9. 9.
    Coelho L, Wicthoff M (2009) Nonlinear identification using a b-spline neural network and chaotic immune approaches. Mech Syst Signal Process 23(8):2418–2434. doi: 10.1016/j.ymssp.2009.01.013 CrossRefGoogle Scholar
  10. 10.
    Curteanu S, Cartwright H (2011) Neural networks applied in chemistry. I. Determination of the optimal topology of multilayer perceptron neural networks. J Chemom 25:527–549. doi: 10.1002/cem.1401 CrossRefGoogle Scholar
  11. 11.
    de Jesus Rubio J (2014) Fuzzy slopes model of nonlinear systems with sparse data. Soft Comput. doi: 10.1007/s00500-014-1289-6 Google Scholar
  12. 12.
    de Jesus Rubio J (2014) Evolving intelligent algorithms for the modelling of brain and eye signals. Appl Soft Comput 14(part B):259–268. doi: 10.1016/j.asoc.2013.07.023 Google Scholar
  13. 13.
    Endisch C, Stolze P, Endisch P, Hackl C, Kennel R (2009) Levenberg–Marquardt-based obs algorithm using adaptive pruning interval for system identification with dynamic neural networks. In: International conference on systems, man, and cybernetics, IEEE, San Antonio, Texas, USAGoogle Scholar
  14. 14.
    Farivar F, Shoorehdeli MA, Teshnehlab M (2012) An interdisciplinary overview and intelligent control of human prosthetic eye movements system for the emotional support by a huggable pet-type robot from a biomechatronical viewpoint. J Frankl Inst 347(7):2243–2267. doi: 10.1016/j.jfranklin.2011.04.014 CrossRefMathSciNetGoogle Scholar
  15. 15.
    Ge H, Du W, Qian F, Liang Y (2009) Identification and control of nonlinear systems by a time-delay recurrent neural network. Neurocomputing 72:2857–2864. doi: 10.1016/j.neucom.2008.06.030 CrossRefGoogle Scholar
  16. 16.
    Ge H, Qian F, Liang Y, Du W, Wang L (2008) Identification and control of nonlinear systems by a dissimilation particle swarm optimization-based elman neural network. Nonlinear Anal Real World Appl 9(4):1345–1360. doi: 10.1016/j.nonrwa.2007.03.008 CrossRefMathSciNetzbMATHGoogle Scholar
  17. 17.
    Goh CK, Teoh EJ, Tan KC (2008) Hybrid multiobjective evolutionary design for artificial neural networks. IEEE Trans Neural Netw 19(9):1531–1548CrossRefGoogle Scholar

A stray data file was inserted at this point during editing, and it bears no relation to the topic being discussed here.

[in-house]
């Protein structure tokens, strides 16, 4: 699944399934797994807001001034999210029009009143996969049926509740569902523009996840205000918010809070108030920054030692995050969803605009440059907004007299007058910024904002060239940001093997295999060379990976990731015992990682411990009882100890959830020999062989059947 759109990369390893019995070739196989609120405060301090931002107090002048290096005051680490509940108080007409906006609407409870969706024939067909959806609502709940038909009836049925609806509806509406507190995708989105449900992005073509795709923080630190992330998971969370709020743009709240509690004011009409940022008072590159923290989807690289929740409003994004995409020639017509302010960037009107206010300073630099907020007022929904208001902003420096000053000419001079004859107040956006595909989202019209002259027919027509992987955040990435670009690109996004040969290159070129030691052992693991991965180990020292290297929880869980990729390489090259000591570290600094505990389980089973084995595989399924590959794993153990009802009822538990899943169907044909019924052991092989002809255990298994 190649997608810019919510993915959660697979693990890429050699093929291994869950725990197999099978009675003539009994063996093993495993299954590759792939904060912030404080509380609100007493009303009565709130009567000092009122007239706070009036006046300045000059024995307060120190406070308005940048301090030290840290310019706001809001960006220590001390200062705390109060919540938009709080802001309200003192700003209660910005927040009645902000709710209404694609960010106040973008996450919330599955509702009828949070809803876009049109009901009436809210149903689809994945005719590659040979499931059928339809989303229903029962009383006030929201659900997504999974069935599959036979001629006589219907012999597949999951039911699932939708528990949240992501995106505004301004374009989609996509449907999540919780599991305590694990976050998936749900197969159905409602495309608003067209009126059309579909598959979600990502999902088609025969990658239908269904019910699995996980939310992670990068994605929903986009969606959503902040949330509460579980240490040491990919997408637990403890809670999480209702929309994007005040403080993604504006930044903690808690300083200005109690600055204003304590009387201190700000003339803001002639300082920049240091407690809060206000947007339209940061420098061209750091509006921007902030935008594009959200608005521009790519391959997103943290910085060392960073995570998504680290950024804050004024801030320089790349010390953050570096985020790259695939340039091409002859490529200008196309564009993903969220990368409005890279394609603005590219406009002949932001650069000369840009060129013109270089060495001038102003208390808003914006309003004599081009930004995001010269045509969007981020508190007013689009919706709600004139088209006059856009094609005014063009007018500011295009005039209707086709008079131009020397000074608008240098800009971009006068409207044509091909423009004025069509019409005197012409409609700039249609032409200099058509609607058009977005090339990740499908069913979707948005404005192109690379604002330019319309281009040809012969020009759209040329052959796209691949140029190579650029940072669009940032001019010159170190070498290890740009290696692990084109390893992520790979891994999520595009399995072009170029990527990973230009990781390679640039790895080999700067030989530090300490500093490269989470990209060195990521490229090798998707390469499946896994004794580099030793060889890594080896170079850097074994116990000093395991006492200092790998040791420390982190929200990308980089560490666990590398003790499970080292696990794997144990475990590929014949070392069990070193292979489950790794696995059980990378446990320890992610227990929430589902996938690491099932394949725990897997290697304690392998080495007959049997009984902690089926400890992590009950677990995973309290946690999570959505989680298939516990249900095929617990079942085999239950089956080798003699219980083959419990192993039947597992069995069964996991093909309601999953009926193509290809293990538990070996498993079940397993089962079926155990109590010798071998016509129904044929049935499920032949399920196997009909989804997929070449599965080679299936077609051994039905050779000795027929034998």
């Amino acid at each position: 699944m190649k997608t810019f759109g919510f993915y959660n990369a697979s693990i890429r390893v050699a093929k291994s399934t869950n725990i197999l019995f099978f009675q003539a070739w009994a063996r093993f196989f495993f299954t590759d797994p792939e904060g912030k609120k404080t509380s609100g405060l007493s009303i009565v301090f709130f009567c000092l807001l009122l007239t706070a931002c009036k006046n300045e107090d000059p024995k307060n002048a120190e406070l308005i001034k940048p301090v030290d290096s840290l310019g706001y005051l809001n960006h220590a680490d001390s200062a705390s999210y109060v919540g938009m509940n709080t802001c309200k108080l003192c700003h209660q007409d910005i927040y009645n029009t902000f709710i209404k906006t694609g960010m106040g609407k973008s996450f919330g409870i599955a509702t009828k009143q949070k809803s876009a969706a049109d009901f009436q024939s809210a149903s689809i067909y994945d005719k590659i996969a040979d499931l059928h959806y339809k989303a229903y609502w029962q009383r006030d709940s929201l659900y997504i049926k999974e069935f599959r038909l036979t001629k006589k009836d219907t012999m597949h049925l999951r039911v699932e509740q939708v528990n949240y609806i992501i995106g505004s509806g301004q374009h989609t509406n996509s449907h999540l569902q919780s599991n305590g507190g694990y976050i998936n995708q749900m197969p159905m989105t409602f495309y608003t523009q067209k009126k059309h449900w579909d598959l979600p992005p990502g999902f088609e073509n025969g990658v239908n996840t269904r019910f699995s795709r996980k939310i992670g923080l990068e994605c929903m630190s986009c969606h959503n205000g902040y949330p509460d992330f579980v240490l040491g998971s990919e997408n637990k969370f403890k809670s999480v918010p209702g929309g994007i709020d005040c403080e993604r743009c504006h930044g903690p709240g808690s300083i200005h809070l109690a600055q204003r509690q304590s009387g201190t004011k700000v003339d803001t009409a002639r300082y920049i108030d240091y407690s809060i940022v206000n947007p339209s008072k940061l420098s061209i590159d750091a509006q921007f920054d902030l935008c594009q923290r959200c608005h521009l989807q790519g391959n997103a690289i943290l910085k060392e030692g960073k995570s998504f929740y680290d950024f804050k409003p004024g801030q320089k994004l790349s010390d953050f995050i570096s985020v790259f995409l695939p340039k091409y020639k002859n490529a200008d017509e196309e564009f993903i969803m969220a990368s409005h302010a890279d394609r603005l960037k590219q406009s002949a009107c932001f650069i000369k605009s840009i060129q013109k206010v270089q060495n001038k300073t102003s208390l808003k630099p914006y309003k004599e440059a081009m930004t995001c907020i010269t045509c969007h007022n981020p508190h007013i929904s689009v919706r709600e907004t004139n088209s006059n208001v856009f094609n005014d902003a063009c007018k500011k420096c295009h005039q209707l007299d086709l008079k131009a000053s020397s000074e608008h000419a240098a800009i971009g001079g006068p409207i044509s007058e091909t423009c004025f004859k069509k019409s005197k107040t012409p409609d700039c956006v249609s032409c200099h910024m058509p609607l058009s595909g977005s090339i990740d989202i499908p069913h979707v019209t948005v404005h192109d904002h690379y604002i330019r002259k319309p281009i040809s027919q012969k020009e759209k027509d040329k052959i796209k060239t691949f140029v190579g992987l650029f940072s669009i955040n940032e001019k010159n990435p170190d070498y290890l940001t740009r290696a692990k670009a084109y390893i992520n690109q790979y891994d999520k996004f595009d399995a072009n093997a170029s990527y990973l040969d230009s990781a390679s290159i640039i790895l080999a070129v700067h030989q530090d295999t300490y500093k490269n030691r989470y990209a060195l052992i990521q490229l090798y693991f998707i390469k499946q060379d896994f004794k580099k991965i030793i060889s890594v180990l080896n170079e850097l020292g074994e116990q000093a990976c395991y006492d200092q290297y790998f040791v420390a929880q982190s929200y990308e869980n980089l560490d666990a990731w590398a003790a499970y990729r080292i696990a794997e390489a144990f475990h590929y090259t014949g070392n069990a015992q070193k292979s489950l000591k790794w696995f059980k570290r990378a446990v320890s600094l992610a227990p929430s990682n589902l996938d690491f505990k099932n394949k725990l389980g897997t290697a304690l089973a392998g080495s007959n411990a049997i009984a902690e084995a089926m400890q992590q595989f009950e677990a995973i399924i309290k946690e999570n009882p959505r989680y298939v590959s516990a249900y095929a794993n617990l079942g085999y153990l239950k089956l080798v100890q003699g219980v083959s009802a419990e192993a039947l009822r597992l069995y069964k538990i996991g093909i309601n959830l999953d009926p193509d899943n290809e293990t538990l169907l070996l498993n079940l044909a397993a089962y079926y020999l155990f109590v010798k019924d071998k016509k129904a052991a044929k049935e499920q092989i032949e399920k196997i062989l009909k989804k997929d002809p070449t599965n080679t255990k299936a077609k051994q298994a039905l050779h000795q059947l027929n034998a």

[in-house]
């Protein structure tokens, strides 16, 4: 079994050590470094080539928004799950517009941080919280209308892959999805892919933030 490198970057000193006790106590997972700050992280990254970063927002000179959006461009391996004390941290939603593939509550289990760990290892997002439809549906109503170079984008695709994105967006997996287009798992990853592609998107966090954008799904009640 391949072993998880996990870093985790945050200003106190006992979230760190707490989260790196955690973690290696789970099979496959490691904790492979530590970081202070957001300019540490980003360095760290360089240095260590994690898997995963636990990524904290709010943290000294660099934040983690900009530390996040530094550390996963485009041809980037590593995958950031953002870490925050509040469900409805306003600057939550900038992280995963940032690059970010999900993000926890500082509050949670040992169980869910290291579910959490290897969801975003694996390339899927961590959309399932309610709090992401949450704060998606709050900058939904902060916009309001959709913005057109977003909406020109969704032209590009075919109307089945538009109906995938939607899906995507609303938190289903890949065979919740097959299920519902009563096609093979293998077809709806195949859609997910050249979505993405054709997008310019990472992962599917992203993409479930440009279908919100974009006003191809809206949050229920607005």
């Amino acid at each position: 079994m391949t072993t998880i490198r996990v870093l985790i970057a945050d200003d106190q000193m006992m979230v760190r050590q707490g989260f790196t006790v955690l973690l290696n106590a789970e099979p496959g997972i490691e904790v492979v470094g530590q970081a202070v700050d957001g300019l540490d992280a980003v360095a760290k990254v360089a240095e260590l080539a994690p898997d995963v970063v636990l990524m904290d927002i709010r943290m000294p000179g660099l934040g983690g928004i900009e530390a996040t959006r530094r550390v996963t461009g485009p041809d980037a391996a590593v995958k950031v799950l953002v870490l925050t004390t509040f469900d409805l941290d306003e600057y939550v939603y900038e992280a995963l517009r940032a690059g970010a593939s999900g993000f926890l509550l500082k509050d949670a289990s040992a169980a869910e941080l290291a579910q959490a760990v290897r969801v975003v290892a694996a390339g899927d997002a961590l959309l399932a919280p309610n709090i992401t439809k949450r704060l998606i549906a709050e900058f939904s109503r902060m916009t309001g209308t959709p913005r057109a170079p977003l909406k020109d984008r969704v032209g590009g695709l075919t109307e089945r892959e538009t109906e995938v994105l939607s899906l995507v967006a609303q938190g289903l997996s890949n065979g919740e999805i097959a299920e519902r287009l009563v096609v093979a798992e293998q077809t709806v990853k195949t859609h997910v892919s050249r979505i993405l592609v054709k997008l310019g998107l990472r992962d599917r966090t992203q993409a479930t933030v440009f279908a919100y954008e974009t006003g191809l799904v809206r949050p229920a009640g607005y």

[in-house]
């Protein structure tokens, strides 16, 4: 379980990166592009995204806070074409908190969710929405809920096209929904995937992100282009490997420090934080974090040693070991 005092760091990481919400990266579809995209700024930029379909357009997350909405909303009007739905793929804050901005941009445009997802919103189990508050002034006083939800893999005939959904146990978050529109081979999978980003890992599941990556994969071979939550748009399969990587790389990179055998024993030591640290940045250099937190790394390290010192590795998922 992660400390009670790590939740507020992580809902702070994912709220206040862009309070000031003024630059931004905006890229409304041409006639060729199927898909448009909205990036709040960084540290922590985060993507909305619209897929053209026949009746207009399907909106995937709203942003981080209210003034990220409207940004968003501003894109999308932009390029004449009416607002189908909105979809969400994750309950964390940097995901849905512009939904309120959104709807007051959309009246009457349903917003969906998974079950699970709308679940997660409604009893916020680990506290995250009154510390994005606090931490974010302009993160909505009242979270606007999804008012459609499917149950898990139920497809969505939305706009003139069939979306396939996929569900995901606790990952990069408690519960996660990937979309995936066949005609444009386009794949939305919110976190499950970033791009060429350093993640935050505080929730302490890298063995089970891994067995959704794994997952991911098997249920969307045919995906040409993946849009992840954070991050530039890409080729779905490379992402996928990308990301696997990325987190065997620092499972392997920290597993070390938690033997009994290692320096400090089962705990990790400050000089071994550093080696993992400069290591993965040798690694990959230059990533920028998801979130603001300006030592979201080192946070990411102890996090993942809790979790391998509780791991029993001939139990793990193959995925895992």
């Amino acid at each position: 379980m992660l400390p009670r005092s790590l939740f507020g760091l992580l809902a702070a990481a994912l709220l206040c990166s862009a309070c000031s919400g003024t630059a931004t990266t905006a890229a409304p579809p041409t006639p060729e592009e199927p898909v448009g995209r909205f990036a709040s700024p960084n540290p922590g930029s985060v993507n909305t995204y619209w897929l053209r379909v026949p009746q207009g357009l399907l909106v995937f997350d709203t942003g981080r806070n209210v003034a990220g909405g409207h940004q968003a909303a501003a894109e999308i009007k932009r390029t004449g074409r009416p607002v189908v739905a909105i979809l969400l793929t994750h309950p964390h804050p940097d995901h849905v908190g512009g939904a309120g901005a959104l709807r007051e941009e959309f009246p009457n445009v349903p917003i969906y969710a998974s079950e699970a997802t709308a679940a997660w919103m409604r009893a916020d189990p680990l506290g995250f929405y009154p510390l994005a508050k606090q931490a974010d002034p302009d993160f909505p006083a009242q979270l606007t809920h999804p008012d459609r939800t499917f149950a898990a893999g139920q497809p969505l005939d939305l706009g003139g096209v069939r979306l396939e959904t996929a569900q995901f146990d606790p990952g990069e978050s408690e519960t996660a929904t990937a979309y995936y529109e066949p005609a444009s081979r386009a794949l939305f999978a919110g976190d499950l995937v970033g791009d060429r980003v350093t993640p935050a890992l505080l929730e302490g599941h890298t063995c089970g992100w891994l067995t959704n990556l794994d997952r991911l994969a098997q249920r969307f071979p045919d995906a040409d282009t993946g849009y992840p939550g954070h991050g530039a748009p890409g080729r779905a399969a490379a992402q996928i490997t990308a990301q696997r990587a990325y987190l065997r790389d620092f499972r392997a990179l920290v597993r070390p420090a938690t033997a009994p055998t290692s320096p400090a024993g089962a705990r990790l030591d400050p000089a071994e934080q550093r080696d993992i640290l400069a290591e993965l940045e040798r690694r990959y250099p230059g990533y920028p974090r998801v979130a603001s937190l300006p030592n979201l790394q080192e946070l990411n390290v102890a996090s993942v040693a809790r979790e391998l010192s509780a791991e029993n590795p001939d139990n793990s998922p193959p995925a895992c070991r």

18. 18.
    Han X, Xie W, Fu Z, Luo W (2011) Nonlinear systems identification using dynamic multi-time scale neural networks. Neurocomputing 74(17):3428–3439CrossRefGoogle Scholar
  19. 19.
    Hangos K, Bokor J, Szederknyi G (2004) Analysis and control of nonlinear process systems. Springer, BerlinzbMATHGoogle Scholar
  20. 20.
    Hsu CF (2009) Adaptive recurrent neural network control using a structure adaptation algorithm. Neural Comput Appl 18:115–125. doi: 10.1007/s00521-007-0164-0 CrossRefGoogle Scholar
  21. 21.
    Isermann R, Munchhof M (2011) Identification of dynamic systems. An introduction with applications. Springer, BerlinCrossRefGoogle Scholar
  22. 22.
    de Jesus Rubio J, Pérez Cruz JH (2014) Evolving intelligent system for the modelling of nonlinear systems with dead-zone input. Appl Soft Comput 14(Part B):289–304. doi: 10.1016/j.asoc.2013.03.018 CrossRefGoogle Scholar
  23. 23.
    Khalaj G, Yoozbashizadeh H, Khodabandeh A, Nazari A (2013) Artificial neural network to predict the effect of heat treatments on vickers microhardness of low-carbon nb microalloyed steels. Neural Comput Appl 22(5):879–888. doi: 10.1007/s00521-011-0779-z
  24. 24.
    Leite D, Costa P, Gomide F (2013) Evolving granular neural networks from fuzzy data streams. Neural Netw 38:1–16. doi: 10.1016/j.neunet.2012.10.006 CrossRefGoogle Scholar
  25. 25.
    Lemos A, Caminhas W, Gomide F (2011) Multivariable gaussian evolving fuzzy modeling system. IEEE Trans Fuzzy Syst 19(1):91–104. doi: 10.1109/TFUZZ.2010.2087381 CrossRefGoogle Scholar
  26. 26.
    Ljung L (1999) System identification theory for the user. PTR Prentice Hall, Upper Saddle River, NJ 07458Google Scholar
  27. 27.
    Loghmanian S, Jamaluddin H, Ahmad R, Yusof R, Khalid M (2012) Structure optimization of neural network for dynamic system modeling using multi-objective genetic algorithm. Neural Comput Appl 21(6):1281–1295. doi: 10.1007/s00521-011-0560-3
  28. 28.
    Lughofer E (2013) On-line assurance of interpretability criteria in evolving fuzzy systems. Achievements, new concepts and open issues. Inf Sci 251:22–46. doi: 10.1016/j.ins.2013.07.002 CrossRefGoogle Scholar
  29. 29.
    Majhi B, Panda G (2011) Robust identification of nonlinear complex systems using low complexity ANN and particle swarm optimization technique. Expert Syst Appl 38(1):321–333. doi: 10.1016/j.eswa.2010.06.070 CrossRefGoogle Scholar
  30. 30.
    Noorgard M, Ravn O, Poulsen NK, Hansen LK (2000) Neural networks for modelling and control of dynamic systems, 1st edn. Springer, BerlinCrossRefGoogle Scholar
  31. 31.
    Ordon̂ez FJ, Iglesias JA, de Toledo P, Ledezma A, Sanchis A (2013) Online activity recognition using evolving classifiers. Expert Syst Appl 40:1248–1255. doi: 10.1016/j.eswa.2012.08.066 CrossRefGoogle Scholar
  32. 32.
    Peralta-Donate J, Li X, Gutierrez-Sanchez G, Sanchis de Miguel A (2013) Time series forecasting by evolving artificial neural networks with genetic algorithms, differential evolution and estimation of distribution algorithm. Neural Comput Appl 22:11–20. doi: 10.1007/s00521-011-0741-0 CrossRefGoogle Scholar
  33. 33.
    Paduart J, Lauwers L, Pintelon R, Schoukens J (2009) Identification of a wiener-hammerstein system using the polynomial nonlinear state space approach. In: Proceedings of the 15th IFAC symposium on system identification, Saint-Malo, France, pp 1080–1085Google Scholar
  34. 34.